We had a lot of fun making this music video at the Bitch HQ here in Portland.
Dawn Jones from Hearts+Sparks Productions, our creative, nimble, and thankfully patient director, donated every minute of her time and talent. As did dedicated musician A Severe Joy, who wrote and recorded this tune just for Bitch. Volunteers streamed in to our office to help with everything from taping down light cords to back-up dancing. Someone lent us a cantankerous fog machine. A staff member precariously perched herself on top of a filing cabinet and waved a flashlight for a low-tech spot light.
It's that time of the year again... time for the new print issue of Bitch magazine! This winter, our long-awaited Food issue is hitting mailboxes and and newsstands around the world. (Not hitting yours? Subscribe today!)
We're so excited to share this issue with you (so excited that in Portland we're throwing a party—and you're invited!). We've got 80 pages filled with tasty morsels: from celebrity chef TV, to art so good you could eat it, to the politics of the food labor movement. There's a lot to sink your teeth into, and we've posted a few articles online to get you interested.
Soleil Ho shares a personal essay about cultural appropriation and cuisine in "Craving the Other." Activist and spoken word poet Kay Ulanday Barrett shares his thoughts on how food can build community in "Food from the Cusps." We've got an interview with the hilarious Samantha Irby, who discusses her new book Meaty in "Eating Out." We've got a discussion of the bitter-tasting sexism of the specialty coffee industry,"Steamed Up." And last but not least, Lindsay Zoladz delves into the 1960s teen girl group She.
In the pages of our new fall issue, Gray, we celebrate the spectrum of thinking in the gray areas—where complex logic is key to understanding nuanced issues "from science to sports to smut," as we wrote in our call for pitches. What you see here is the result of both of us taking some risks, and taking the time to read between the frames.
I never knew it was a man's world! I never accepted that. I thought I had an education just as good as a man's. I deserve to have the same opportunities and advantages. So I antagonized a lot of people, but I fought for women's rights and blacks' rights and civil rights. Discrimination against women was very bad. There was noreason to accept discrimination. No reason.
In Laughing It Off, Katherine Leyton watches her female friend perform a stand-up joke about being sexually assaulted. That marks the beginning of her investigation into what it means when women tell rape jokes:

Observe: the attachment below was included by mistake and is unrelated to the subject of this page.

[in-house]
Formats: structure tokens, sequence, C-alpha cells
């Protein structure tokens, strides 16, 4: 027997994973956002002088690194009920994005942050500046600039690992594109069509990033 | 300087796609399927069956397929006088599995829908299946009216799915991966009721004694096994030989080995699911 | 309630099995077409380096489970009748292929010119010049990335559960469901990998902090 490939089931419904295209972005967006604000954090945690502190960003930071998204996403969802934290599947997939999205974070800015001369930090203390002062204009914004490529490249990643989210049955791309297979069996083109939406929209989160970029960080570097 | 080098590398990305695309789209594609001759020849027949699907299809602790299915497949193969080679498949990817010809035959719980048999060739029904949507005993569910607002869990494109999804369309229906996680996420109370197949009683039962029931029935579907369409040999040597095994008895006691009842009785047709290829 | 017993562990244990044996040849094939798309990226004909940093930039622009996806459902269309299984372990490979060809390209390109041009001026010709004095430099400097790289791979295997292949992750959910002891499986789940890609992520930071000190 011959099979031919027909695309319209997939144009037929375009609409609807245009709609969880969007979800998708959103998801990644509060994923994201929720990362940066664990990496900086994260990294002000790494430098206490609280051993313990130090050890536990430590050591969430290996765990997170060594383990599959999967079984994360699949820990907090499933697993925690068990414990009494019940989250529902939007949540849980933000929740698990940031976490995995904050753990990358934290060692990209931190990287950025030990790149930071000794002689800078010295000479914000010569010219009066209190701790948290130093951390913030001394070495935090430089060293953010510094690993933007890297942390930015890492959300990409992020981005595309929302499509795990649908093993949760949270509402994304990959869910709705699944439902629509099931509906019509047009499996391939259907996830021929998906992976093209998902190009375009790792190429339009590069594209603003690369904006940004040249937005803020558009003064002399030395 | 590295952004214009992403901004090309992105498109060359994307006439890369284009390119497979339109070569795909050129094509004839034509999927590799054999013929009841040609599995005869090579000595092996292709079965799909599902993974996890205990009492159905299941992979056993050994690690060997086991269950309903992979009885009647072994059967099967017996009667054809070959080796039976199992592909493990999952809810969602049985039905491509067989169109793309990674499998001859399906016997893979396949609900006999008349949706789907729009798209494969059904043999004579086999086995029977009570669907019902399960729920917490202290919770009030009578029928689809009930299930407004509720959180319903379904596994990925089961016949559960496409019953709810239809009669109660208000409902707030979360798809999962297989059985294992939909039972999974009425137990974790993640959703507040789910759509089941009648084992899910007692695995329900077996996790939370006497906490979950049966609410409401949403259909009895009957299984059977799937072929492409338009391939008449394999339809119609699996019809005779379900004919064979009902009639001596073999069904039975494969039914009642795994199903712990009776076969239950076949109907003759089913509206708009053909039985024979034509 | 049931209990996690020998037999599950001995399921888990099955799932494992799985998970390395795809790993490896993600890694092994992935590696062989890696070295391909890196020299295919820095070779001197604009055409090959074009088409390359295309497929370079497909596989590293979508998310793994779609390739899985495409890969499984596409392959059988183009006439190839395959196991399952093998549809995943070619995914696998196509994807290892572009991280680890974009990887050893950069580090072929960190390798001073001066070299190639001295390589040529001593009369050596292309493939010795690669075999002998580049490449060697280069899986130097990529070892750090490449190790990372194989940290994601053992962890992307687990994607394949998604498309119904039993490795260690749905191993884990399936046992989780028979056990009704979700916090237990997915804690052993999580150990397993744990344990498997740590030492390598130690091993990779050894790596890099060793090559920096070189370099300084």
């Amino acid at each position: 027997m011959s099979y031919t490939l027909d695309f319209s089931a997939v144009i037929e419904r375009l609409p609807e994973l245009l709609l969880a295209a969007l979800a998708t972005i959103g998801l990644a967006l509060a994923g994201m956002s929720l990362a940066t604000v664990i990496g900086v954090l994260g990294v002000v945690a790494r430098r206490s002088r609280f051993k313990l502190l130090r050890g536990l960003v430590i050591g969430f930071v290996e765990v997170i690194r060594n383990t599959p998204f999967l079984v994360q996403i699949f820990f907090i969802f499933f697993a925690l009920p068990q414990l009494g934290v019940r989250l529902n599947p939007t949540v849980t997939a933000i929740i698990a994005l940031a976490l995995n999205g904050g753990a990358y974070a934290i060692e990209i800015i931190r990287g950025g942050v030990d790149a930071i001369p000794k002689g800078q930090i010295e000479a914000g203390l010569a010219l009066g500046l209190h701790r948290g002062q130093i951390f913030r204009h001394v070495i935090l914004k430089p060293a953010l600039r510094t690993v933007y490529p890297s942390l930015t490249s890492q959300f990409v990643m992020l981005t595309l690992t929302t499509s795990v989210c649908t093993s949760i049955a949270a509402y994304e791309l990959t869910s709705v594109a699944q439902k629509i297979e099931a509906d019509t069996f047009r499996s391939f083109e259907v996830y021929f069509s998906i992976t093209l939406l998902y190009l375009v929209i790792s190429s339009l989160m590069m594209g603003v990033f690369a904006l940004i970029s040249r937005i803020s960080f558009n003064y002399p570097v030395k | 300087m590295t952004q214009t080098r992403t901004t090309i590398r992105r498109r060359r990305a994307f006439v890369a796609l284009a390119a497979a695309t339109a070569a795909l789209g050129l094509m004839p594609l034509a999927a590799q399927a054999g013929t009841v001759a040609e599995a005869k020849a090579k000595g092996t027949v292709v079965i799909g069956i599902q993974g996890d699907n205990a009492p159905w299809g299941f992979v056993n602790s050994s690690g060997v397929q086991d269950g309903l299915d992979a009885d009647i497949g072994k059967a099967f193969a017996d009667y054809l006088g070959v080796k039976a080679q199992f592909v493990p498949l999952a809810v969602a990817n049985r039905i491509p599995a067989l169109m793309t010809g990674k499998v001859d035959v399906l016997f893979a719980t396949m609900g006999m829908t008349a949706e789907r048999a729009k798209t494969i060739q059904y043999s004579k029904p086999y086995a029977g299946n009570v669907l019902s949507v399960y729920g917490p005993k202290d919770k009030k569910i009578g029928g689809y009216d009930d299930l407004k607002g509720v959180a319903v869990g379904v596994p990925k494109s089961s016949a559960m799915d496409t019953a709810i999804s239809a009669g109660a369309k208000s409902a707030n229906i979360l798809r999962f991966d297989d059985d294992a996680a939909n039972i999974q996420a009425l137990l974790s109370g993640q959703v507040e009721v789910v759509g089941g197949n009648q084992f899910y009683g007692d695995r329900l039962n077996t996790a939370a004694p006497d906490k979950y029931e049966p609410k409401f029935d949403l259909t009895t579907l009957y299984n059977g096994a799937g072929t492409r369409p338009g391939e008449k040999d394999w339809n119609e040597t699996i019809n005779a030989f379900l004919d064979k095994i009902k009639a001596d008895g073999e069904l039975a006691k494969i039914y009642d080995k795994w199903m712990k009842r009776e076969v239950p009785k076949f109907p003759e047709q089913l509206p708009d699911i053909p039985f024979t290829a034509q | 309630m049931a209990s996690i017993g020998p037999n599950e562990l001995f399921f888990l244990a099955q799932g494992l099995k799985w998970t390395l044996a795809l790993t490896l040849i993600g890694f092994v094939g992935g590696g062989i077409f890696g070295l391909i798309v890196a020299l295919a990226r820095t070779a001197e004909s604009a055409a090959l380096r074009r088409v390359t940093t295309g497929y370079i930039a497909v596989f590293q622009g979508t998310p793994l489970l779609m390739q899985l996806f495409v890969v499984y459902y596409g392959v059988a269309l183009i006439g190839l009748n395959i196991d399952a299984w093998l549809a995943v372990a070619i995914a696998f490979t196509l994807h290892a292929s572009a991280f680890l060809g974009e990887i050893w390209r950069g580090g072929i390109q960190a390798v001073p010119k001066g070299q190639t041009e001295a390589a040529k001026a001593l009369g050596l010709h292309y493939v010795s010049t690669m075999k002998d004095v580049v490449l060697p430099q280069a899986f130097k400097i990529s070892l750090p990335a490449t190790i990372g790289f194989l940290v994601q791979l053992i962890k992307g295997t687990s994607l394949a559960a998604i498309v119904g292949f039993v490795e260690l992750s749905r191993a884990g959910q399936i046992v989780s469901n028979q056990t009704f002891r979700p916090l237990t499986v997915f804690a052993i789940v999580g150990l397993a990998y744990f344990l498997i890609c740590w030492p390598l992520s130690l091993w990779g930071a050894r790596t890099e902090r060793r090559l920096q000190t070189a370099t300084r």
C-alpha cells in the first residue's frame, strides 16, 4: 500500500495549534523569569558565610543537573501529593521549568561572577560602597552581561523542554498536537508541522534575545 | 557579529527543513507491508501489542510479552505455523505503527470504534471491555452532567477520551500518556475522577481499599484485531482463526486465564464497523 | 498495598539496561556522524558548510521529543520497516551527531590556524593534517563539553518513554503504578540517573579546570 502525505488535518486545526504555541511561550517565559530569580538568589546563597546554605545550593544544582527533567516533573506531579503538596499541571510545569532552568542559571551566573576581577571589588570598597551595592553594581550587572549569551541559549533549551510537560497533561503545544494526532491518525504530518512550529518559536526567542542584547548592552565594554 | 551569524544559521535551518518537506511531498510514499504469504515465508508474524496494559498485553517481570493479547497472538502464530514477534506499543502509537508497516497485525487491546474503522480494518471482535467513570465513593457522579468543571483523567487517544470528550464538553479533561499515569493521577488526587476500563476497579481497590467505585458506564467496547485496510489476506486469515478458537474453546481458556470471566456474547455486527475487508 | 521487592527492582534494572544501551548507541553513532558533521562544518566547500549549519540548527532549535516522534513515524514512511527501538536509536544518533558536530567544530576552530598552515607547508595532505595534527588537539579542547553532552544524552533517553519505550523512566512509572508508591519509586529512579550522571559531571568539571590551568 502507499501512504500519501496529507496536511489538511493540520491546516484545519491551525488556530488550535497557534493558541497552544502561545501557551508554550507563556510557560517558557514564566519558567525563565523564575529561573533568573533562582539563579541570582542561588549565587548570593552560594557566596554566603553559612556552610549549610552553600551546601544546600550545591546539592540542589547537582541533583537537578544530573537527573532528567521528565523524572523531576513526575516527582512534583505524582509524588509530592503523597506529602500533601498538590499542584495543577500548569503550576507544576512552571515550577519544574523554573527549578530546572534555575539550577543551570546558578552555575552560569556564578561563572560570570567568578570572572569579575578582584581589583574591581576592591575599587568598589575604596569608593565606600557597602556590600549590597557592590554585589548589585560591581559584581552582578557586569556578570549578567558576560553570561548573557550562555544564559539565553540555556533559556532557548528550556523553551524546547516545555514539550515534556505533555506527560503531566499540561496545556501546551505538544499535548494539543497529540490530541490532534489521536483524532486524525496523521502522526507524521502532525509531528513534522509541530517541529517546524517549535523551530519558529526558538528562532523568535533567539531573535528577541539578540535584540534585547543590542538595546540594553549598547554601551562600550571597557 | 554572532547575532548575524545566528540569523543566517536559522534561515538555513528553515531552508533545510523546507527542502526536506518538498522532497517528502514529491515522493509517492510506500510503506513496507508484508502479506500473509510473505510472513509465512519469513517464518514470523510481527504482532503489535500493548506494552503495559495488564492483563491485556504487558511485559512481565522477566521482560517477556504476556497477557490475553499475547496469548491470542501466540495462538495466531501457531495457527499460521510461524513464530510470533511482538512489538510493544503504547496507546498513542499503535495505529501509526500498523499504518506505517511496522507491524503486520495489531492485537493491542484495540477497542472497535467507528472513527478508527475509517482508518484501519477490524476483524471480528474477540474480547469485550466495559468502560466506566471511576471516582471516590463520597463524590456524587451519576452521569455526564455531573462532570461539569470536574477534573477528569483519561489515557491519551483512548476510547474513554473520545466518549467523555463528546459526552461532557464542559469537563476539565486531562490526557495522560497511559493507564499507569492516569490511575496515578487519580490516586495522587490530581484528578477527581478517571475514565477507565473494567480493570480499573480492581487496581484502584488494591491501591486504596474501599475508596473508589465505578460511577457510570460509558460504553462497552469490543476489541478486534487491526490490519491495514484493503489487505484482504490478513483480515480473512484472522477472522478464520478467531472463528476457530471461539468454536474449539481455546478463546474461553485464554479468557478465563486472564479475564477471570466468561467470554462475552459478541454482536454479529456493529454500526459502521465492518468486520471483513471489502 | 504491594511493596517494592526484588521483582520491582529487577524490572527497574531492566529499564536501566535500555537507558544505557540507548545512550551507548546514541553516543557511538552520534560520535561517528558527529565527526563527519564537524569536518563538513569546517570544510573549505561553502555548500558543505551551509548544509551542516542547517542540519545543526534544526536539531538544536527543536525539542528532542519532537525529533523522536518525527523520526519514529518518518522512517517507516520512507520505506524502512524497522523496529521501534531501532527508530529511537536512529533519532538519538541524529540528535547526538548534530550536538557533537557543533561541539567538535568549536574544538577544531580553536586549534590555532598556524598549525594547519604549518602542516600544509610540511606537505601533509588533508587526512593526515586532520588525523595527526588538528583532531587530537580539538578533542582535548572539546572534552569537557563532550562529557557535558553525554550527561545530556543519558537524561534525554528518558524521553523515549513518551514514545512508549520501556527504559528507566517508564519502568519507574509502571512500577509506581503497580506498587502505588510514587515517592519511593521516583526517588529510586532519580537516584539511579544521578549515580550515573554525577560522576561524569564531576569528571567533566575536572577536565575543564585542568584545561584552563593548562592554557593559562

Every time a guy like Tosh or Morril turns rape into an easy punch line, it gets harder to believe that male comics who perform (or defend) these kinds of jokes don't understand the pervasiveness of rape in America or the devastation it causes. Women comprise 90 percent of rape victims in America—we are, as a group, oppressed by rape.
But when the oppressed joke about their oppression, different rules apply. Amy Schumer, Sarah Silverman, Wanda Sykes, Phoebe Robinson, Nikki Glaser, Lisa Lampanelli, Lena Dunham, Whitney Cummings, and Tina Fey are just a few examples of the female comedians who have performed or written jokes about rape—what compels them?
In Safe Words, writer Megan Lieff looks into the history and current controversies around antirape activism in BDSM communities. From the piece:
One thing that the BDSM community has always been great at is having frank conversations about consent. These conversations were standard for many in the BDSM scene long before "Consent is sexy" became the stuff of slogans. And while kinksters may not always be markedly better at practicing consent—rape still happens in BDSM, and anyone who tells you something different has an agenda—we have traditionally been great at explaining why consent really matters and why everyone should care about it.
We've all seen the problems with how Hollywood makes movies. In Back in Black, Emily Hashimoto looks at a little-known list of unconventional films that Hollywood insiders think should be made. The so-called Black List could help reshape the movie industry:
It's an insight into the workings of powerful entertainment circles and a harbinger of what we can expect to see in both movie theaters and the pop culture zeitgeist. Take Juno. Despite its faults, it brought us a young woman unashamed of and unapologetic about her sexuality, from a writer who prides herself on writing roles for women who "get to do more than play Adam Sandler's wife." When the list works—meaning, when it delivers on its promise to shine light on "unconventional" projects—we get films that deviate from the norm, particularly those about women. Juno may be the most well-known example, but the list has delivered other Bechdel Test–passing, three-dimensional portrayals of women in the past few years. Moreover, many of these films have been penned by women, such as Lorene Scafaria's Nick and Norah's Infinite Playlist, Sarah Polley's Take This Waltz, Shauna Cross's Whip It, and Maggie Carey's The To Do List. Other Black List projects like Snow White and the Huntsman and The Hunger Games, though not penned by women, have added to the canon of female characters who defy convention.
I turned to readers to help choose the elements of our Pulp cover—a cover that we're pretty sure is part of the reason that issue has already sold out. But for Micro/Macro, I found myself looking inward, and the design became much more personal than I expected or wanted.
• "If you happen to be seriously wounded, there is a temptation to hope not to survive, because you cannot afford to be wounded." Italian journalist Francesca Borri elucidates the terrifying realities of freelance war journalism. [Columbia Journalism Review]